Debugging life

A simple idea on how we can log our lives to help us troubleshoot them later

In programming, we use the term debugging to describe the exercise of testing and digging into the code’s details and inner functions to find out the source of an issue. For example, debugging can occur by running the code and reading values in variables as the application runs, review database connections, analyze errors, review requests, and responses to and from an API, etc. Also, you can look at logs with details of application events such as errors to aid the debugging.

How do we use the same idea but instead of debugging software, we debug our lives? I like the idea of it. To try it, I am focusing even more on writing notes about my day, things that come to mind, and ideally whenever there is an event that makes me feel good, sad, angry, peaceful, etc. I want to remember these things, and one way of doing it is by writing them down.

When troubleshooting a software program, you need to reproduce an issue by running through the same steps multiple times to try and catch any information that might help you find the problem. As a software engineer, I can do this because we store information about events such as errors and other information about the application’s state before, during, and after an error occurs. This information is what allows us to debug the software.

In our lives, we cannot replay our day unless we are in the movie Groundhog Day (a great movie, by the way). But if we have information about our day, such as notes, calendar entries, etc. We can use that information to go back and help ourselves remember the events and our feelings on a specific day and time. Having this information might help us remember certain moments better and maybe even find out why we did something or feel a certain way today or in the future. That’s the life debugging part. It will help you replay a day in the past with the help of your notes. These notes might help you remember the why and how of something that happened in the past.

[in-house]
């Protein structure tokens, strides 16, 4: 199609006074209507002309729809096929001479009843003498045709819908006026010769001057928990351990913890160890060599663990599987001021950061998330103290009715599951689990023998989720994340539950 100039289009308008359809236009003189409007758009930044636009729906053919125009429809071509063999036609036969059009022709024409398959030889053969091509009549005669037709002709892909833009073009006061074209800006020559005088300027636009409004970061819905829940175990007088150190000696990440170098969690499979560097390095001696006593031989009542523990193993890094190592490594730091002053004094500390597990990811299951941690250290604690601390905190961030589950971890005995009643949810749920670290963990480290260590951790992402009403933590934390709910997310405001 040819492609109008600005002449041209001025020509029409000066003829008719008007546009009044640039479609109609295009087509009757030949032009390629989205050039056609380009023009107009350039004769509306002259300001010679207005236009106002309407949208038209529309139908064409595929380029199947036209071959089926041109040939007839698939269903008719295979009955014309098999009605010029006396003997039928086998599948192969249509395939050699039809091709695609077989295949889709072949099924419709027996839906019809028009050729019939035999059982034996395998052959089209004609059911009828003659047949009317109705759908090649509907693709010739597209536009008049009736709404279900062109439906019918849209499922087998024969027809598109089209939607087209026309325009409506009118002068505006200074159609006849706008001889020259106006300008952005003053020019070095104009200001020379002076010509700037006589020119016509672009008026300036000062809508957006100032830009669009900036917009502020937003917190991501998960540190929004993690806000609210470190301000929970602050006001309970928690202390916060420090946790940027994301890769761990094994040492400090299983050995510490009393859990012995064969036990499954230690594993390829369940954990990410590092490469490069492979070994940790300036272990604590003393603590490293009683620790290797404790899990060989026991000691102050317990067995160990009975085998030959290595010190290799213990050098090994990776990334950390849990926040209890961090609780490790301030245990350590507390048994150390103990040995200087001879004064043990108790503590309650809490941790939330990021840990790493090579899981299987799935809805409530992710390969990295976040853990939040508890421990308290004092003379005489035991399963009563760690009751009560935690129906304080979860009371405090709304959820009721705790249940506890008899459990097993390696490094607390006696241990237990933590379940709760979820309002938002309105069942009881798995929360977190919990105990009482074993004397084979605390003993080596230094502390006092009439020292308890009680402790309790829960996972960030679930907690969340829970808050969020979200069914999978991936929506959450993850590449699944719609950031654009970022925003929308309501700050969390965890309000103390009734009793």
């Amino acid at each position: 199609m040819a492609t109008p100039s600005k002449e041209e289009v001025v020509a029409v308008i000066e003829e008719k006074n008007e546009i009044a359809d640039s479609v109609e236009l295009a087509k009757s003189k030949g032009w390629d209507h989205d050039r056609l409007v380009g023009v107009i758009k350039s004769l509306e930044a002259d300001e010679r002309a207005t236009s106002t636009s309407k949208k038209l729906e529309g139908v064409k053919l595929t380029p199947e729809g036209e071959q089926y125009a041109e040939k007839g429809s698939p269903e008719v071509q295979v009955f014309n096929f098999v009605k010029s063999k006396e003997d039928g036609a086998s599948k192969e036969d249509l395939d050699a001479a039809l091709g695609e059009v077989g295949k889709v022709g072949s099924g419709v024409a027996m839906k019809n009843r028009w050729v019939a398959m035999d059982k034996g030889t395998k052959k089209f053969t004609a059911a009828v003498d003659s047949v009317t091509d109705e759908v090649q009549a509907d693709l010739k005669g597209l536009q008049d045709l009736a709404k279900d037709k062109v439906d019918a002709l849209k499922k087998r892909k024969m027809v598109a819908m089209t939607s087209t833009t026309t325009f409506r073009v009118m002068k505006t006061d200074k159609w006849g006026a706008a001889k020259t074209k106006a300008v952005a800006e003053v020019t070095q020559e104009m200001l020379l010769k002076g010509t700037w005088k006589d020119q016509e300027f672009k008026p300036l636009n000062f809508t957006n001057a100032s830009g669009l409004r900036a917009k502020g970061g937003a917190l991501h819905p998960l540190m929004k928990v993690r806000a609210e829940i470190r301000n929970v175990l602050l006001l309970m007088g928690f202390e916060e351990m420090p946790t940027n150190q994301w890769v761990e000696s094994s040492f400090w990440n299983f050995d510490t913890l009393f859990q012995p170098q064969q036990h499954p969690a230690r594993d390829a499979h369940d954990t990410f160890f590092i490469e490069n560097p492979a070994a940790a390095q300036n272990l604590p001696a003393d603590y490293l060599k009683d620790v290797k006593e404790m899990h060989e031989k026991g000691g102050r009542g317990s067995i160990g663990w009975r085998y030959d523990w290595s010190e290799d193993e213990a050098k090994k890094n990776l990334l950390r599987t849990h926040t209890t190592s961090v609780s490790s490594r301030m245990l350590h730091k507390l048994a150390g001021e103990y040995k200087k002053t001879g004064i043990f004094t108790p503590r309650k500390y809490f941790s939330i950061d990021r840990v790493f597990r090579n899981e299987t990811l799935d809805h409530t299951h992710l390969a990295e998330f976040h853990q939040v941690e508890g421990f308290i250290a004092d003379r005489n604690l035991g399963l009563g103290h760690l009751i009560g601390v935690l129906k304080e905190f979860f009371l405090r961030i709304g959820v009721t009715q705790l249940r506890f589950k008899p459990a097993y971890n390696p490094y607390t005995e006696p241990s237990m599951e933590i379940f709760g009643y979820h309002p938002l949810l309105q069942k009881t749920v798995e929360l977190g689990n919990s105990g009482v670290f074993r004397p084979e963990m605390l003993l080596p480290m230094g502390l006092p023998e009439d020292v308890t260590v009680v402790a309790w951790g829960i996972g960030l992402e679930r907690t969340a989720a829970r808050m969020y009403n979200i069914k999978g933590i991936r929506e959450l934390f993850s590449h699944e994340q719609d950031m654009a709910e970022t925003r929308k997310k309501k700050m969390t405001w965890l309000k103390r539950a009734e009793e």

I don’t keep a formal diary or journal, but something that I have been doing for a while is writing notes about things I learn, things I do, and how I feel about them, and I do it in a concise form, just a few words or a sentence. It’s helpful and more effortless than keeping a diary. It’s a logbook. I use a Moleskine daily diary for this. It’s small but includes one page for each day of the year. I find it perfect for logging my day, it’s my logging system, and it works well.

Remembering things is very important, and the older I get, the more I realize that capturing some of the events in your life and how you feel most days is beneficial. Most of us expose ourselves to an incredible amount of distractions, there are many tasks in front of us every day, and unless you try to capture some of them in a permanent form, your mind won’t have the space or capacity to store them. So writing things down helps a lot.

I want to think that at some point, I’ll go back to my logbook and will read it to help me with something in the future. However, this might never happen. But by writing things down in a logbook, I seem to be more in touch with my feelings, and I’m able to recognize the good and bad things that happen many times during a day, every day. It helps me think.

Maybe one day, I’ll be able to upgrade my brain to a version that will include a feature to capture this information reliably without the need to write things down. Maybe it will even have more storage, so it’s easy to save everything in there and without any compression. But in the meantime, writing things down in this logbook is a hack that works for me, and this is how I do my life app work for me. What about you? How do you capture your day and important moments?